Imagine the thrill of arriving at your new home to discover acres of trails, views, wildlife, and a seven-acre pond. That’s what happened to Praveena Ramaswami and her husband, Madhan, when they moved into Ann Arbor’s northeast Thurston neighborhood seventeen years ago. The Ramaswamis and their two children have enjoyed nature walks and community events at the Thurston Nature Center ever since.

Ramaswami says many people don’t know about the nature center because it “is actually inside the neighborhood … people drive by and they don’t know that there is this little magic land in the center of a bunch of houses.”

The nature center is a twenty-four acre oasis surrounding Thurston Pond. There are no buildings, only a peaceful trail close to the water’s edge. A walk around the pond takes roughly fifteen minutes. Add in thirty more to marvel at the area’s oak savannah, rain gardens, prairies, Monarch Butterfly

waystation, and wildlife–or to chat with neighbors also out taking in the sights, sounds, and smells. In the summertime, you may see snapping turtles, egrets, herons, merganser ducks, and other wildlife. Two bird islands, built from sediment dredged from the bottom of the pond in 2015, bring respite to migrating birds.

AAPS teachers, students, and their families, and neighborhood volunteers have been the park’s stewards, raising money, participating in pond and landscape improvements, and removing invasive plants. Recent events include a solstice walk in December, a hockey and hot cocoa afternoon in February, and spring wildflower walks.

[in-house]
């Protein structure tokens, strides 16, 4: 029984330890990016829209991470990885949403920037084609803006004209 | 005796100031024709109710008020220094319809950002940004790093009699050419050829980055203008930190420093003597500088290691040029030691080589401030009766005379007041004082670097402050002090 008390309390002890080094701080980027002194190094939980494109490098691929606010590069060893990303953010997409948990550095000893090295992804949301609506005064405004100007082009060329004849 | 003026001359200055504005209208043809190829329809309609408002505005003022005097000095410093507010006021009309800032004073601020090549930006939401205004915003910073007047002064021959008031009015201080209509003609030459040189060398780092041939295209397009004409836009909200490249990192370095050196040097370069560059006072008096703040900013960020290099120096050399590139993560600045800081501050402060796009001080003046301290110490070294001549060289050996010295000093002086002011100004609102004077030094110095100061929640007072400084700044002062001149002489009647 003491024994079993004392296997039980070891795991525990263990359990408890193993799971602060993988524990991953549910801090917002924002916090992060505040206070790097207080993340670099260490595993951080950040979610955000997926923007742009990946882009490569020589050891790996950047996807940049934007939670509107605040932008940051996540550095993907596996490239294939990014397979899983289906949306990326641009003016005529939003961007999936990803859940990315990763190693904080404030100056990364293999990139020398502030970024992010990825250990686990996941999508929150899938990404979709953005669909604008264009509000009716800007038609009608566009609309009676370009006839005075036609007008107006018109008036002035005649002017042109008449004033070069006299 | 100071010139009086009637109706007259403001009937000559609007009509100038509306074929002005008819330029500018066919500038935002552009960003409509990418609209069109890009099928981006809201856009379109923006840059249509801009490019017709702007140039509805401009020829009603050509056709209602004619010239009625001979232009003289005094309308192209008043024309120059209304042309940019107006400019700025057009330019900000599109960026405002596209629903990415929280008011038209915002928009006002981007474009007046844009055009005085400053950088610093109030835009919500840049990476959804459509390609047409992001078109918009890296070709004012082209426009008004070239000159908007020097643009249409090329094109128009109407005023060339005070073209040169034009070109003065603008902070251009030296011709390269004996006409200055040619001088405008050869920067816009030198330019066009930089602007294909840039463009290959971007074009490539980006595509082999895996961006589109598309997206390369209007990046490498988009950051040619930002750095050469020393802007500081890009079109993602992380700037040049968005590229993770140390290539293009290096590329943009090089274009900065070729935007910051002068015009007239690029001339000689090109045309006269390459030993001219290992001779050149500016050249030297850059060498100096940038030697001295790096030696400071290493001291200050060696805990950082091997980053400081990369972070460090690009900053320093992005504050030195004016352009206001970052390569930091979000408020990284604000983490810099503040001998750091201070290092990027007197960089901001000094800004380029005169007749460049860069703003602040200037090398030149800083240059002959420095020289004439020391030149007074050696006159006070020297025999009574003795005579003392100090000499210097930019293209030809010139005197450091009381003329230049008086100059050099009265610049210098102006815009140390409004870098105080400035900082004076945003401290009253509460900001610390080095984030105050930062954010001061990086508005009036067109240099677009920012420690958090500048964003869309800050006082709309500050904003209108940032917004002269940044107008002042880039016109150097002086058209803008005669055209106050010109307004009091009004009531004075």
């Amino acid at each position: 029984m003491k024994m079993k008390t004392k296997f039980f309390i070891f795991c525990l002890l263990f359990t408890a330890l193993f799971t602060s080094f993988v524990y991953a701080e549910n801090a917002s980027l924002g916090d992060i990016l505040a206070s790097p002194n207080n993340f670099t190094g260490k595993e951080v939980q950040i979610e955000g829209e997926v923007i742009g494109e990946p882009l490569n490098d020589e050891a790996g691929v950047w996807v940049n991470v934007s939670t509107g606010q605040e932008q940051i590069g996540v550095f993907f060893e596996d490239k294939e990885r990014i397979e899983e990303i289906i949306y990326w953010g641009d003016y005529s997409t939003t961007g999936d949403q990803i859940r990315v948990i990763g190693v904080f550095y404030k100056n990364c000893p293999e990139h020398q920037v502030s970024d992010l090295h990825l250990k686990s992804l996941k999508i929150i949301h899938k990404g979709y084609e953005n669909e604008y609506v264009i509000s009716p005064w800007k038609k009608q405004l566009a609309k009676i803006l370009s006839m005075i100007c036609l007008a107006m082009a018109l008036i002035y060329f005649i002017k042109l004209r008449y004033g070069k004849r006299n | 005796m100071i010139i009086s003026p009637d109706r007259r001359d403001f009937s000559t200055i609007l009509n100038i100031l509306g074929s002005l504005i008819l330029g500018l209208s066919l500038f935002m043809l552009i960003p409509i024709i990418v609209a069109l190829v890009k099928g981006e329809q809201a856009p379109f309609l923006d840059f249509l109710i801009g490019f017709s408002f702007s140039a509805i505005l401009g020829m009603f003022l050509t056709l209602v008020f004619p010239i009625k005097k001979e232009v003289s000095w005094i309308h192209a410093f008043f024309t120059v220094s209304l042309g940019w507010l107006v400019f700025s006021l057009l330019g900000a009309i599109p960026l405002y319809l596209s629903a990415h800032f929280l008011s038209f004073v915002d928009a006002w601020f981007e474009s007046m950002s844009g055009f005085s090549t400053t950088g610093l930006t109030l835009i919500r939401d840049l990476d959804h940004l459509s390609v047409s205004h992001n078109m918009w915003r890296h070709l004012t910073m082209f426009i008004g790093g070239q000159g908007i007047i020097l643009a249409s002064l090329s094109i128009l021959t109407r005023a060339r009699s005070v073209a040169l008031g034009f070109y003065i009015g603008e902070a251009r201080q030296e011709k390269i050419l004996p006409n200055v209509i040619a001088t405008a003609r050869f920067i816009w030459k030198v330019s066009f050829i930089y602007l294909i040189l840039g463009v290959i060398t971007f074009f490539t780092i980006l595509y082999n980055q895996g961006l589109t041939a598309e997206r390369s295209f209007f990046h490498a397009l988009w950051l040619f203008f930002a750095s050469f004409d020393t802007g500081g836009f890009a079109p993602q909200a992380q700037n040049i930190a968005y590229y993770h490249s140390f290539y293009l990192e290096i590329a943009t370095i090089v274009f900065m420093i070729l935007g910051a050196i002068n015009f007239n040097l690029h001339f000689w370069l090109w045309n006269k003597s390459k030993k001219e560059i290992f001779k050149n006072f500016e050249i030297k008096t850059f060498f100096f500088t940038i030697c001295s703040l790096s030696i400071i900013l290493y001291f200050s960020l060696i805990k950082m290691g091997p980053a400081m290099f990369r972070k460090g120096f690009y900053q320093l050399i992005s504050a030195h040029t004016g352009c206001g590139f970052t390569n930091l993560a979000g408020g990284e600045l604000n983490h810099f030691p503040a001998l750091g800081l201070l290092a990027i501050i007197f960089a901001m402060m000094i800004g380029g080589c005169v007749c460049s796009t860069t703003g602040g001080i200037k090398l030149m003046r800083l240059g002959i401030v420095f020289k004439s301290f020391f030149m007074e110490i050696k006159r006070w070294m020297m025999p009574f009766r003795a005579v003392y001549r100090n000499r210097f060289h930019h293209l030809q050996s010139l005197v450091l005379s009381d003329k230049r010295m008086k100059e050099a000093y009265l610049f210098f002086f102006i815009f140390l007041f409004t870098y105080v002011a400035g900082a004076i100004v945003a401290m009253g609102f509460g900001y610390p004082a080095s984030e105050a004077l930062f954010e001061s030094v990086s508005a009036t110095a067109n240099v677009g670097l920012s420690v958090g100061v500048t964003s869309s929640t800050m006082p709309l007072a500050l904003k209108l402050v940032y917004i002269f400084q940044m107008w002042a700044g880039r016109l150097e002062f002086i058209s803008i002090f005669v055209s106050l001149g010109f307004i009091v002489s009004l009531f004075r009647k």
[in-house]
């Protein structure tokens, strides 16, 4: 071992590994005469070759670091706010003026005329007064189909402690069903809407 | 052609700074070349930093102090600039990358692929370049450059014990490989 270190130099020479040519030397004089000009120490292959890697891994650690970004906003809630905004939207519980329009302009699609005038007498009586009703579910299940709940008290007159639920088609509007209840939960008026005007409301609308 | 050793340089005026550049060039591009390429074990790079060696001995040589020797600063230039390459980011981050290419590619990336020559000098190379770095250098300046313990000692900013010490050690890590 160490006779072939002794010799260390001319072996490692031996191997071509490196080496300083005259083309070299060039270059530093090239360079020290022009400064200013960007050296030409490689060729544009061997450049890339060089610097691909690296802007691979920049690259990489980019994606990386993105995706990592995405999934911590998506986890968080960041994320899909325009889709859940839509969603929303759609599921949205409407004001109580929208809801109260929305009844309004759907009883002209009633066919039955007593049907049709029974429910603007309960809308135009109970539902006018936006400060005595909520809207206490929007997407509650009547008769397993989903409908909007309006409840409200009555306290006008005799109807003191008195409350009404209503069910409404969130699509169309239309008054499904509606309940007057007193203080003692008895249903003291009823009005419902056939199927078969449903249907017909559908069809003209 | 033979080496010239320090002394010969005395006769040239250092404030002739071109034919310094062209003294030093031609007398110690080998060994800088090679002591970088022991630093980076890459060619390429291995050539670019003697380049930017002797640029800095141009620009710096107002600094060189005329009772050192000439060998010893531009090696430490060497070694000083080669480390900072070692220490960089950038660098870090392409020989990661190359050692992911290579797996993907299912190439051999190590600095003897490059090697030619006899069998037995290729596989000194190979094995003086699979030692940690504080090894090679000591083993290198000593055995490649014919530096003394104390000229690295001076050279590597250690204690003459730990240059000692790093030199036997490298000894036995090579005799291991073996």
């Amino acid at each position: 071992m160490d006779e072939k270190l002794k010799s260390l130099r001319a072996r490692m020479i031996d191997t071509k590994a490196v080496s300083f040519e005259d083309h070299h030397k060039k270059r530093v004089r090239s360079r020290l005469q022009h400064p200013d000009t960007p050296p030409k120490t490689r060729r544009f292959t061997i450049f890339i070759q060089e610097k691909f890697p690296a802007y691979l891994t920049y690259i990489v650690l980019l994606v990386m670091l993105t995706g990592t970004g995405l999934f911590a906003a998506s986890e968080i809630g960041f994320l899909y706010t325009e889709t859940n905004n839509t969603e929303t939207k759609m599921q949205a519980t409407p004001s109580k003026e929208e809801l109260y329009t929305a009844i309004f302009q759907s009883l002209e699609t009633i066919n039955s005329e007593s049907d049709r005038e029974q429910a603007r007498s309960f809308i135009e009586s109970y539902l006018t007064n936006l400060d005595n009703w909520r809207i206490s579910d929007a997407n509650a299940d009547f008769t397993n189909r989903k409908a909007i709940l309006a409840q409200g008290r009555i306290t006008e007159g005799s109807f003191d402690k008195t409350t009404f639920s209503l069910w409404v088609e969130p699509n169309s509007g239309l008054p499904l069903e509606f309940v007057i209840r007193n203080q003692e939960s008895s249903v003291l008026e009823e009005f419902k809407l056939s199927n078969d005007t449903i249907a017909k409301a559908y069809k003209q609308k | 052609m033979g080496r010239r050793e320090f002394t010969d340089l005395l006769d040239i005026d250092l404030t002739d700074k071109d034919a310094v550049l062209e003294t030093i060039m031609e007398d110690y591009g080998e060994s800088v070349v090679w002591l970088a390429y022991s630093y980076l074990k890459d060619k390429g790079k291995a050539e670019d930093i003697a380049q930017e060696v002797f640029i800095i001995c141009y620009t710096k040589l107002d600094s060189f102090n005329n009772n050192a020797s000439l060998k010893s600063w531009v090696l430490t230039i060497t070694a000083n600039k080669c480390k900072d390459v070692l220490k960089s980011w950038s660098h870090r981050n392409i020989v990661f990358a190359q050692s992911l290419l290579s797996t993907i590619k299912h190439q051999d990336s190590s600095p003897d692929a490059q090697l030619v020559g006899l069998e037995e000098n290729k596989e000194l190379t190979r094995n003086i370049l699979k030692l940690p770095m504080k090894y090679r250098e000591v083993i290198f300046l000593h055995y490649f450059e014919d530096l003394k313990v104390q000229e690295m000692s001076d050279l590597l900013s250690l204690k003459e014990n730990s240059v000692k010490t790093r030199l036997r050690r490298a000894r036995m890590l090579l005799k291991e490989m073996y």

The Ann Arbor Public Schools and the Orchard Hills Athletic Club pool co-own the nature center, with the OHAC pool on Yorktown Dr. serving as one of its two entrances. The other is on Prairie St.

In 1964, Bill Stapp, a U-M professor considered the founder of environmental education, recommended the serene site for a nature center. A fifty-year celebration was held in 2014 with the dedication of the rustic William Stapp Amphitheater–six long benches forming a semi-circle. The same year, a trail was named for longtime supporters Mike and Madelaine Conboy. Until his death at ninety-eight, Mike tried to plant every kind of tree in Michigan in the nature center, and participated in its controlled burns and fall and spring community-wide workdays. “Even in his old age,” says Ramaswami, “he was planting and pulling brush.” Such is the dedication, she says, that is “preserving this gem in our community.”